Forearm

Forearms are the perfect location for continuous fluids because they don’t kink with arm bending.

However, not everyone has great forearm options.

Additionally, forearm veins do not always reliably give great blood return for bloodwork, although this may mainly be a consideration in the ED where they typically draw blood work during IV insertions.

Hand

Hand IVs are sometimes the easiest veins to see. However, they are usually relatively small veins, and placing an 18g here may be somewhat difficult.

They are great for short periods of time, but can easily become irritated.

Additionally, they limit the use of the hand and are more likely to start hurting the patient – especially with vasocaustic infusions such as vancomycin or potassium.

2. Small veins? Make them Larger

Heat

Heat is great because it causes vasodilation. When veins dilate, they become bigger.

Applying a warm compress or hot pack can help you visualize the vein, palpate the vein, and can even make threading the IV easier when starting an IV.

Just ensure the compress is not too hot to cause thermal burns.

Gravity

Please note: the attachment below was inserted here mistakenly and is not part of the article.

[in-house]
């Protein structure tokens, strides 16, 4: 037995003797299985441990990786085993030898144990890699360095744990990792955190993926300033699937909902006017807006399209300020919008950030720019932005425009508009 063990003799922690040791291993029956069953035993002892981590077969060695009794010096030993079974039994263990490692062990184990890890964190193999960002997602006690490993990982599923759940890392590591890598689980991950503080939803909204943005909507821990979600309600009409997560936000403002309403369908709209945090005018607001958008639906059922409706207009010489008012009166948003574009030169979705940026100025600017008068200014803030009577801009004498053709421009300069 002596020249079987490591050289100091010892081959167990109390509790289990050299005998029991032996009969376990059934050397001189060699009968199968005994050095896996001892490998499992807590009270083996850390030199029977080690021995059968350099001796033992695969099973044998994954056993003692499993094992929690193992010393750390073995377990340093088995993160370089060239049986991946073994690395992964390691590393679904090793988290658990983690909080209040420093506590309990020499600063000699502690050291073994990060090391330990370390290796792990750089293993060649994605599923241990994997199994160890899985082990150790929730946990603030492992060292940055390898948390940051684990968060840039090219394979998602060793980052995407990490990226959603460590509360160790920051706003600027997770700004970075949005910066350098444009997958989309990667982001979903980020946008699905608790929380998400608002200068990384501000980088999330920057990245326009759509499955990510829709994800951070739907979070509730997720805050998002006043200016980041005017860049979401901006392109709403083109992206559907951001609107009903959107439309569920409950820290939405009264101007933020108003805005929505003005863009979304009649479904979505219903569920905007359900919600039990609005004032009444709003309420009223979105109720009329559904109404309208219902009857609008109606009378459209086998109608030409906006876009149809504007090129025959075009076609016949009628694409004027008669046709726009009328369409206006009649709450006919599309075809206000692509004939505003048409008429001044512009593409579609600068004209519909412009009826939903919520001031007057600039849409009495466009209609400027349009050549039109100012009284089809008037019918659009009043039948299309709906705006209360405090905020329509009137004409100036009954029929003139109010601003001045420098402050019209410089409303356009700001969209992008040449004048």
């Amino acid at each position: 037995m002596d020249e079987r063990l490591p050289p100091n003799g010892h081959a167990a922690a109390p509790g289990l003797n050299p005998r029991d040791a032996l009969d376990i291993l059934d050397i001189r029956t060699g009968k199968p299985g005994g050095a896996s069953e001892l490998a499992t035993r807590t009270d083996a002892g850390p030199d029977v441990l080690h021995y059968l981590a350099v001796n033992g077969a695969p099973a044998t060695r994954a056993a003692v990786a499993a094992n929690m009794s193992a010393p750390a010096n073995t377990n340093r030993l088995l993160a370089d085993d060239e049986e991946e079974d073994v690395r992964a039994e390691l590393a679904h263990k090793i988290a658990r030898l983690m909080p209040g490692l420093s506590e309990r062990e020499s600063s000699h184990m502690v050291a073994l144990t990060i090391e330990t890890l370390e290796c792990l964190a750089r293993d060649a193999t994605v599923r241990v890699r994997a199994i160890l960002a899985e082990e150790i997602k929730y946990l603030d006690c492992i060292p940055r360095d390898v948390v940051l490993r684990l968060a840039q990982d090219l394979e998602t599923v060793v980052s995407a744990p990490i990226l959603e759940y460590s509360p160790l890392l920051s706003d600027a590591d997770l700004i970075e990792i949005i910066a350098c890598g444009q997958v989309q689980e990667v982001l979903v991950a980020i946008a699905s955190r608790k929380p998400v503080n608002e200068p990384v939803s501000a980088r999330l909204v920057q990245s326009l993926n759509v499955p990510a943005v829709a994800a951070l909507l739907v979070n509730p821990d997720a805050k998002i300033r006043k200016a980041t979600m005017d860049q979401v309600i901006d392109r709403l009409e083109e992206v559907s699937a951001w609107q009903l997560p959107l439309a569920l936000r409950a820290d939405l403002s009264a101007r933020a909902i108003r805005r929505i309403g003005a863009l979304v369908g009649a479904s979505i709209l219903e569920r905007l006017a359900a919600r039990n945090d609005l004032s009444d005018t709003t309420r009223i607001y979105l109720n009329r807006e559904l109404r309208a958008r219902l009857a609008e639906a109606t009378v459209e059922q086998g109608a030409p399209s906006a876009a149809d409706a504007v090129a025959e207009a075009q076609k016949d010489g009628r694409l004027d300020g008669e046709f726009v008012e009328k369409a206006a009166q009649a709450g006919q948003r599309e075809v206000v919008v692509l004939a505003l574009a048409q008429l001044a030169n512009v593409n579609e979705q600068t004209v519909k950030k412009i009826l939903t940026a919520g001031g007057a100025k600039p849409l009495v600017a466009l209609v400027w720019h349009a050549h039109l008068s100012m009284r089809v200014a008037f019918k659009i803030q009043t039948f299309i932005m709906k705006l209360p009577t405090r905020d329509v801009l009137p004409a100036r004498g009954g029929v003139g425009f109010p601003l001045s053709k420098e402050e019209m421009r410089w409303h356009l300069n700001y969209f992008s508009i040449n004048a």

Putting the arm in a dependent position forces blood pooling in the distal veins, which will make them bigger and easier to see and palpate.

This should make IV insertion easier with a higher chance of success.

Also Read: “10 ER Nursing Hacks you Need to Know”

Nitroglycerin Ointment 2%

A small amount of 2% Nitroglycerin can be topically applied to a small area in order to dilate the peripheral veins.

In a small study, those with 2% Nitro ointment applied to the dorsum of their hands required fewer needle sticks than the controlled group.

Please note that this is a medication, so you need an order!

3. IV Insertion with Fragile Veins

Change your Selection

Sometimes, elderly patients tend to have crappy veins.

Sure, you can see them alright, but once you stick them – they blow immediately (even with a 22g).